The dad in me

I feel like my dad when I pull up my sweater to tuck in my undershirt.
The same way he used to before church
And family gatherings.
I feel like him when I lean over the steering wheel during long drives,
My mom’s fingers scratching his back as he stretched.
I feel like him when I play Tetris with furniture while packing a car.
Or when I pull my wallet out of my back pocket.
I feel like him when tensions rise as I run late,
Searching for green lights.
I feel like him when I lay on the living room floor,
Sweat dripping from my brow,
Cut blades of grass stuck to my ankles.
I feel like him when I can’t express anger.
Or when I feel like someone might be taking advantage of me.
I feel his eyes roll in my head when I’m victim to unnecessary rules,
And his heavy breath falls from my lungs.
I feel like him when I toss cereal into my mouth,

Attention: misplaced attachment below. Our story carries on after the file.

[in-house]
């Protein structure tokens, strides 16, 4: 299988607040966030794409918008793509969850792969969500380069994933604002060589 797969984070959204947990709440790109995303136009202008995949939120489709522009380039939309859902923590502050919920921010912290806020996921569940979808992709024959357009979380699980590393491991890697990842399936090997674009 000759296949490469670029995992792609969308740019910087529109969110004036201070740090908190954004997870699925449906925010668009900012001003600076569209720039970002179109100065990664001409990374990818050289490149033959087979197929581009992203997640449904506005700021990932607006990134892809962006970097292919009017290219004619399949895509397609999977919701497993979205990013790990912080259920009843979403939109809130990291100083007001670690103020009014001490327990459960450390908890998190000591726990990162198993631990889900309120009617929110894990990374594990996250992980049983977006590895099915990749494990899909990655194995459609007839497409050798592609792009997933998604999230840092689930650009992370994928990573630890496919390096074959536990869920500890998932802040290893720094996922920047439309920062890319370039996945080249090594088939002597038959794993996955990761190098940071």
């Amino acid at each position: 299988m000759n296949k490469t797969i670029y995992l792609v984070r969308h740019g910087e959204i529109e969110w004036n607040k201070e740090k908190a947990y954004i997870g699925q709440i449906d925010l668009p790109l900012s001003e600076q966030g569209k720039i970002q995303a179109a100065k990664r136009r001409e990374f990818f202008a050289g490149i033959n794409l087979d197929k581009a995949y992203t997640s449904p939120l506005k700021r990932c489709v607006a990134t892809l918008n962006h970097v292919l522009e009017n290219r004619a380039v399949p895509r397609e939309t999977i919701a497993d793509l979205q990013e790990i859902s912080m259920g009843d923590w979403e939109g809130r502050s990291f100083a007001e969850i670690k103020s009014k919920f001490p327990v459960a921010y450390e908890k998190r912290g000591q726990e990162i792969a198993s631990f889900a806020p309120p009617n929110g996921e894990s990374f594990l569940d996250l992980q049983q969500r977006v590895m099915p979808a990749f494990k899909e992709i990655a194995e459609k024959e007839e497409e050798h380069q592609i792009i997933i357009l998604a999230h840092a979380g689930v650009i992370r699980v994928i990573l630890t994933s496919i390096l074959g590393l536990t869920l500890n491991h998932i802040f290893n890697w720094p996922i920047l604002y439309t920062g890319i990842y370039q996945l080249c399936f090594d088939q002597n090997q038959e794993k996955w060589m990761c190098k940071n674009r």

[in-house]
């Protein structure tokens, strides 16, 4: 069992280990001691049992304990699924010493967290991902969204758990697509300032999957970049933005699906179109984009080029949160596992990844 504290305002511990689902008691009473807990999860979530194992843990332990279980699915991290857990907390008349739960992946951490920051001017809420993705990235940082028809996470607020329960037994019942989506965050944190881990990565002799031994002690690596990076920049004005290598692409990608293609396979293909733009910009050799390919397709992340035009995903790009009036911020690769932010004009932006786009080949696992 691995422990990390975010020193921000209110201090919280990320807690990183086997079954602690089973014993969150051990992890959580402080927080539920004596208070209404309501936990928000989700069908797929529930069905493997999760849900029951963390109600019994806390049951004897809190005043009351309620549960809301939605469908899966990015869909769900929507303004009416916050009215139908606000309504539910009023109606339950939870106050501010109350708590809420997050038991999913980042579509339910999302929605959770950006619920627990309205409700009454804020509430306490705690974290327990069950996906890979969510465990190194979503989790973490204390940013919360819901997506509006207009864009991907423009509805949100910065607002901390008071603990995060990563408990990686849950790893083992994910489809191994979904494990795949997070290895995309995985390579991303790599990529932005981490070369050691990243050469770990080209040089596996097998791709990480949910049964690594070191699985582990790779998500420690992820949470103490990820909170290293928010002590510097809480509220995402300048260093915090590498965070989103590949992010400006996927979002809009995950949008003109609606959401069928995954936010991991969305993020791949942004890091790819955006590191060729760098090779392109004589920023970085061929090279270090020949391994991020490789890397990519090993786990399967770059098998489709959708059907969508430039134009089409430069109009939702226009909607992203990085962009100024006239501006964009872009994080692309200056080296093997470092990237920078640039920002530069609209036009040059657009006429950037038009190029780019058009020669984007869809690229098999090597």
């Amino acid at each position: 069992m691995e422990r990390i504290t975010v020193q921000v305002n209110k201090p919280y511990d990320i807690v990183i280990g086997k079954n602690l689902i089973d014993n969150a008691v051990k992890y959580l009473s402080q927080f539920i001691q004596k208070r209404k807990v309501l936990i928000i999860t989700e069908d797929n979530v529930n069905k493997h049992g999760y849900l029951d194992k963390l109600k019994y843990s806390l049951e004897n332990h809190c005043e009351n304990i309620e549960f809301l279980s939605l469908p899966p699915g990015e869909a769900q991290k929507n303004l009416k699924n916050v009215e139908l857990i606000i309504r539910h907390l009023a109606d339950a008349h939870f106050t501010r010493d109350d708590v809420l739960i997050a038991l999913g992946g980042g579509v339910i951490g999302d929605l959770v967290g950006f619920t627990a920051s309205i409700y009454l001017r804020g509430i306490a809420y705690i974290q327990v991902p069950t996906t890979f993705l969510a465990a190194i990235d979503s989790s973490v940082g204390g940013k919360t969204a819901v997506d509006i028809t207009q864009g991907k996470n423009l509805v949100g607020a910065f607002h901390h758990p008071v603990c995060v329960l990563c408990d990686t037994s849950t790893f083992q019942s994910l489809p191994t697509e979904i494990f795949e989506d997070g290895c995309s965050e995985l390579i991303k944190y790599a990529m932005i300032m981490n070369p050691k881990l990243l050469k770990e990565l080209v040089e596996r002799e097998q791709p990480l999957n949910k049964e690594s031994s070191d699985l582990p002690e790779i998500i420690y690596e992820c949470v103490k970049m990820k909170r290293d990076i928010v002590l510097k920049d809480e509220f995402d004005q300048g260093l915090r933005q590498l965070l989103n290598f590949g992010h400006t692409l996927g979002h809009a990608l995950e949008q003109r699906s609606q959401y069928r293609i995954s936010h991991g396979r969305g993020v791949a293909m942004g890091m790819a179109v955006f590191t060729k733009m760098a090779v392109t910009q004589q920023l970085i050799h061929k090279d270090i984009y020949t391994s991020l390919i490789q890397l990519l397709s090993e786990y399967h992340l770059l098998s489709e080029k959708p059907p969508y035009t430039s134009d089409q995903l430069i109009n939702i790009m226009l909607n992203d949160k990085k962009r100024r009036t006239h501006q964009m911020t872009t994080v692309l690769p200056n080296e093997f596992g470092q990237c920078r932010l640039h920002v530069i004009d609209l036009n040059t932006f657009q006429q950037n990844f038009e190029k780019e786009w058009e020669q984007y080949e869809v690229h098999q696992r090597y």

Crunching too loudly,
Like he did on mornings I wanted to avoid before going to high school.
I feel like him when I talk about beer,
Or laugh at my own joke.
But I do not feel like him when I sit in a brand new car.
I like things that are used.
He likes brand new.
And maybe my rightful ways are just a new version of his planned out days.
I don’t like time constraints.
But I need them in order to get anything done.
And I’m finally done trying to convince myself I am a lot different than my parents.
Because,
Truthfully,
I’m more like both of them than anyone else.

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